Although research on cosmic-ray particles is connected to a variety of disciplines and applications, they all share similar questions and problems regarding the physics of detection, modeling, and the influence of environmental factors.
The session brings together scientists from all fields of research that are related to monitoring and modeling of cosmogenic radiation. It will allow sharing of expertise amongst international researchers as well as showcase recent advancements in their field. The session aims to stimulate discussions about how individual disciplines can share their knowledge and benefit from each other.
We solicit contributions related but not limited to:
- Health, security, and radiation protection: cosmic-ray dosimetry on Earth and its dependence on environmental and atmospheric factors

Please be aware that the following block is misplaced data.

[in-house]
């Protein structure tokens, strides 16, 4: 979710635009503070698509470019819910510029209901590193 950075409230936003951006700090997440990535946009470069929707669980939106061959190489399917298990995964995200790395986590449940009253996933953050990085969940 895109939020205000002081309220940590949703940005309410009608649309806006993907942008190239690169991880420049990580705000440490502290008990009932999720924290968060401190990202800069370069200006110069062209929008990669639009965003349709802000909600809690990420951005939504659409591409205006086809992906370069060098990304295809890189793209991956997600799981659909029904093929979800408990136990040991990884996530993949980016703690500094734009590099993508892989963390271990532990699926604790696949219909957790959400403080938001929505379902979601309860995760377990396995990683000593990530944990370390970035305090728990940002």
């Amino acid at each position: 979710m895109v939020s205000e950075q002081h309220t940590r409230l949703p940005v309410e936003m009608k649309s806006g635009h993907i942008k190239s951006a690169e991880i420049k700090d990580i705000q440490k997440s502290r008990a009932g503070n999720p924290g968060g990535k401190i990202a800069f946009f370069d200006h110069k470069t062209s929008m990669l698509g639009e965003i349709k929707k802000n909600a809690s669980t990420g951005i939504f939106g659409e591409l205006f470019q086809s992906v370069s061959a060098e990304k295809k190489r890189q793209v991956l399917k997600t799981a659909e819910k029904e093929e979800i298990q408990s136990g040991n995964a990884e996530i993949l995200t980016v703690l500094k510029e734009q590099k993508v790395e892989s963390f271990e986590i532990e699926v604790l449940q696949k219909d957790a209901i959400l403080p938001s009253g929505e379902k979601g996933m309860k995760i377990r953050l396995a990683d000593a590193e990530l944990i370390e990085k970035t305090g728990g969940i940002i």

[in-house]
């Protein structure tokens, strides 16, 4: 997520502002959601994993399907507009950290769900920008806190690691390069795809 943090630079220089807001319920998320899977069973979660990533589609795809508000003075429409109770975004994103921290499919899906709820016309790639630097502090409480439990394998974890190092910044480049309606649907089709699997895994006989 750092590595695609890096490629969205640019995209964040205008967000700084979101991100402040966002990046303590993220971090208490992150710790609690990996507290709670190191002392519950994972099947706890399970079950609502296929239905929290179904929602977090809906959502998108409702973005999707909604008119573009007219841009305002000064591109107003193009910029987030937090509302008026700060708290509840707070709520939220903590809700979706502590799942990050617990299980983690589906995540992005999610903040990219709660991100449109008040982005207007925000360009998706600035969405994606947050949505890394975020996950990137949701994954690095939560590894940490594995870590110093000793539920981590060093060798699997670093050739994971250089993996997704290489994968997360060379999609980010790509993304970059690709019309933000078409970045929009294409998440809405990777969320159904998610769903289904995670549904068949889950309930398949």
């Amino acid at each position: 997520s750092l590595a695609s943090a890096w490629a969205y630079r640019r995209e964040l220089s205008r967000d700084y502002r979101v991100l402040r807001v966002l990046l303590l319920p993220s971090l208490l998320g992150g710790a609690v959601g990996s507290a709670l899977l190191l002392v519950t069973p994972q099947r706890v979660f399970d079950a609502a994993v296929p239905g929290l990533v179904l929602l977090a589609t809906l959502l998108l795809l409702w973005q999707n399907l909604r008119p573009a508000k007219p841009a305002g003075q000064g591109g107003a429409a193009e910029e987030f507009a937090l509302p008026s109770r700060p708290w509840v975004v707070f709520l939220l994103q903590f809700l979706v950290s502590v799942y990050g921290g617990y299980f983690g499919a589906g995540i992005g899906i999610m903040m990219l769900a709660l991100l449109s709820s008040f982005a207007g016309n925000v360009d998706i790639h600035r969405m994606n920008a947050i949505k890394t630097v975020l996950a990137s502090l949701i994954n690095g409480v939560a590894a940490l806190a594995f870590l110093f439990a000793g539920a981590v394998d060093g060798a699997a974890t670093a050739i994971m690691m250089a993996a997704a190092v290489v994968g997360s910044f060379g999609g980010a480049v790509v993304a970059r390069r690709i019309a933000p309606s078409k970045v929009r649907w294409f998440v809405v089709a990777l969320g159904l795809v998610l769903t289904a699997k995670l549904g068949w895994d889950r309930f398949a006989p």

- Planetary space science: satellite and ground-based neutron and gamma-ray sensors to detect water and soil constituents
- Neutron and Muon monitors: detection of high-energy cosmic-ray variations and its dependence on local, atmospheric, and magnetospheric factors
- Hydrology and climate change: low-energy neutron sensing to measure water in reservoirs at and near the land surface, such as soils, snow pack, and vegetation
- Cosmogenic nuclides: as tracers of atmospheric circulation and mixing; as a tool in archaeology or glaciology for dating of ice and measuring ablation rates; and as a tool for surface exposure dating and measuring rates of surficial geological processes
- Detector design: technological advancements for the detection of cosmic rays
- Cosmic-ray modeling: advances in modeling of the cosmic-ray propagation through the magnetosphere and atmosphere, and their response to the Earth's surface